Online farmers markets gain popularity during pandemic

June 5, 2020 by  
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Virtual farmers markets have been online for a few years now, but the COVID-19 pandemic is giving them a boost. Many consumers are happy to get fresh goods from local farmers without having to brave in-person stores or markets. Online farmers markets usually operate in a fairly small geographical area. The operators partner with local farms to market their wares online and deliver them to individuals. The consumer peruses a website packed with delicious fruits and vegetables, picking what they want from various producers, just like at a real farmers market. After paying online, the market ships or delivers the goods. This is a little like the convenience of a community supported agriculture subscription, but with a full choice of items from a variety of farmers. Related: Everything you need to know about online farmers markets In Southern California, online farmers market Market Box recently expanded its delivery area to Los Angeles. This virtual farmers market is based in El Cajon, a small city east of San Diego. The new venture involves 50 local vendors offering upward of 600 items. All are vegan and locally grown. When Jessica Davis and Amanda Zollinger Waterman heard that their local farmers markets were closing due to the pandemic, the vendors teamed up to found Market Box. “Finding vendors was the easy part — everyone was looking for sales outlets and we had relationships already built from doing farmers markets. What we did not plan was everything else. Just finding supplies, alone, was so difficult,” Davis and Zollinger Waterman told VegNews . “Our community helped us so much — we would not have been able to pull this off without friends volunteering, families flying in from out of town to help, vendors being insanely patient and kind to us, companies renting us refrigerated vans off their own fleet, and our customers that were so sweet, understanding, and encouraging, through every steep learning curve we experienced.” Other online farmers markets include OurHarvest in New York, NoCo Virtual Farmers Market in northern Colorado and Champaign County Ohio Virtual Farmers’ Market . During the pandemic, Crescent City Farmers Market is offering a weekly drive-through market in New Orleans. Via VegNews Image via Adobe Stock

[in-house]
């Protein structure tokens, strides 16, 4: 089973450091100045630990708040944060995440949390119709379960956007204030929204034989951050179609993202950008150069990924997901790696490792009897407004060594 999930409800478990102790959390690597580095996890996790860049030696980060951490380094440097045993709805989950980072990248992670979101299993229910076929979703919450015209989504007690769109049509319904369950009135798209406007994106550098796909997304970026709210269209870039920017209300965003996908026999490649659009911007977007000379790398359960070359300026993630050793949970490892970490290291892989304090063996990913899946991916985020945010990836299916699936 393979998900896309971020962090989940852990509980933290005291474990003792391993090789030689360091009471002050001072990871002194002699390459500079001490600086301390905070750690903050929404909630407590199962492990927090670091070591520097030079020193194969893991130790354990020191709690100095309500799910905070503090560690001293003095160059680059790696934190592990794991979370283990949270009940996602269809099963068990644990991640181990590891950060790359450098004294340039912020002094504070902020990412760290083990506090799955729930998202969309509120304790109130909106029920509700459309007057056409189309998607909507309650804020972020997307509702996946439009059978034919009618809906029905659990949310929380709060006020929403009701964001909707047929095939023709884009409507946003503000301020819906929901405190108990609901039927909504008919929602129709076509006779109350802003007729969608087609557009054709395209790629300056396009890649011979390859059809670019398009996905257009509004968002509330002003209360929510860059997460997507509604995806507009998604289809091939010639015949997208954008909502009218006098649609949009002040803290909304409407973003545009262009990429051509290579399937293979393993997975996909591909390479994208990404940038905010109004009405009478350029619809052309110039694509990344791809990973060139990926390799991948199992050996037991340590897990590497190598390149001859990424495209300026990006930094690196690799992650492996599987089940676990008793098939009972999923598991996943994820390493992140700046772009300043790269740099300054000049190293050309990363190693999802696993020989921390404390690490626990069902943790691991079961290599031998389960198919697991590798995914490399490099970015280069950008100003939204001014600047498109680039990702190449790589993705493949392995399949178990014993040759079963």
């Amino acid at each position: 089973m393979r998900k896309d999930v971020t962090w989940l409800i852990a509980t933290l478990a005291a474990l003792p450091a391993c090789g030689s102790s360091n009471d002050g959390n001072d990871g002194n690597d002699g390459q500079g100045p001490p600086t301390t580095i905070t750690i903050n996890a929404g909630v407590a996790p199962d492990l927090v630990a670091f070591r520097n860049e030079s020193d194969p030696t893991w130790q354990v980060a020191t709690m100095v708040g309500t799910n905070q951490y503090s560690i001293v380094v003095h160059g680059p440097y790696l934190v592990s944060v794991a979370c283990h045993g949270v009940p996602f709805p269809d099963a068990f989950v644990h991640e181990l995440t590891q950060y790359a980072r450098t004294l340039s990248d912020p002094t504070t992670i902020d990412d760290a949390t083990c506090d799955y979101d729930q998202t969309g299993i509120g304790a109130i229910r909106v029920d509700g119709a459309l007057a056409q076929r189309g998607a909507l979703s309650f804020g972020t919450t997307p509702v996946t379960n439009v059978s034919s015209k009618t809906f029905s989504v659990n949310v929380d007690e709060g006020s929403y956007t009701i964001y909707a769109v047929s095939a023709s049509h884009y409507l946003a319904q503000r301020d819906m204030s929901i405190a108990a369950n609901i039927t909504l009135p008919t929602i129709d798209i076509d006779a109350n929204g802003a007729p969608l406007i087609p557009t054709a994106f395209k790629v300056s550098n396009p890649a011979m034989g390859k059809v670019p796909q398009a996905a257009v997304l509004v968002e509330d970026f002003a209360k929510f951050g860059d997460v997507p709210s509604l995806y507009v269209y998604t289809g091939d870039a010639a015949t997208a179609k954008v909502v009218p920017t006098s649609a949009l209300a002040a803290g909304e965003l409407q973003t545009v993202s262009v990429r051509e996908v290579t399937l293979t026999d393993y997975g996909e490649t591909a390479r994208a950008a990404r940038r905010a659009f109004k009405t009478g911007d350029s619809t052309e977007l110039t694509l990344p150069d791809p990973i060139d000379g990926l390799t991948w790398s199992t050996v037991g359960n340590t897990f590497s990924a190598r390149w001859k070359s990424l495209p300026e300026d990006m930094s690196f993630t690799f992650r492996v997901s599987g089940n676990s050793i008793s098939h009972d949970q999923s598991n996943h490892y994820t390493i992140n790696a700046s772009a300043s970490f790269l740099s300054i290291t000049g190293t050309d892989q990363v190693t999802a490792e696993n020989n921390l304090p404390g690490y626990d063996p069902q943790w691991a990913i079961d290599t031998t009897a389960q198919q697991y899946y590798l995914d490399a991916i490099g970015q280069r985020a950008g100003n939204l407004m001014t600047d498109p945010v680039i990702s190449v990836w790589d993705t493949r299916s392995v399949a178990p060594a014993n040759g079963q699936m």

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Online farmers markets gain popularity during pandemic

Cheese 2011: International Cheese Show Spotlights Artisan Techniques and Slow Food Tradition (Slideshow)

August 23, 2011 by  
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Photo: Slow Food Since 1997, the biennial Slow Food expo Cheese has been bringing together lovers of formaggio for three days of classes, tastings, and debate. This year, Cheese 2011 will take over the streets of Bra (in Piedmont, Italy) from September 16-19 for a celebration of the rich, creamy food: From the artisans who prepare it using traditional techniques to the future of fromage, the event promises a savory look at the world of cheese production.

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Cheese 2011: International Cheese Show Spotlights Artisan Techniques and Slow Food Tradition (Slideshow)

Agra-Cycle’s Composting Program Aids Landfill Waste Reduction in Tennessee

August 22, 2011 by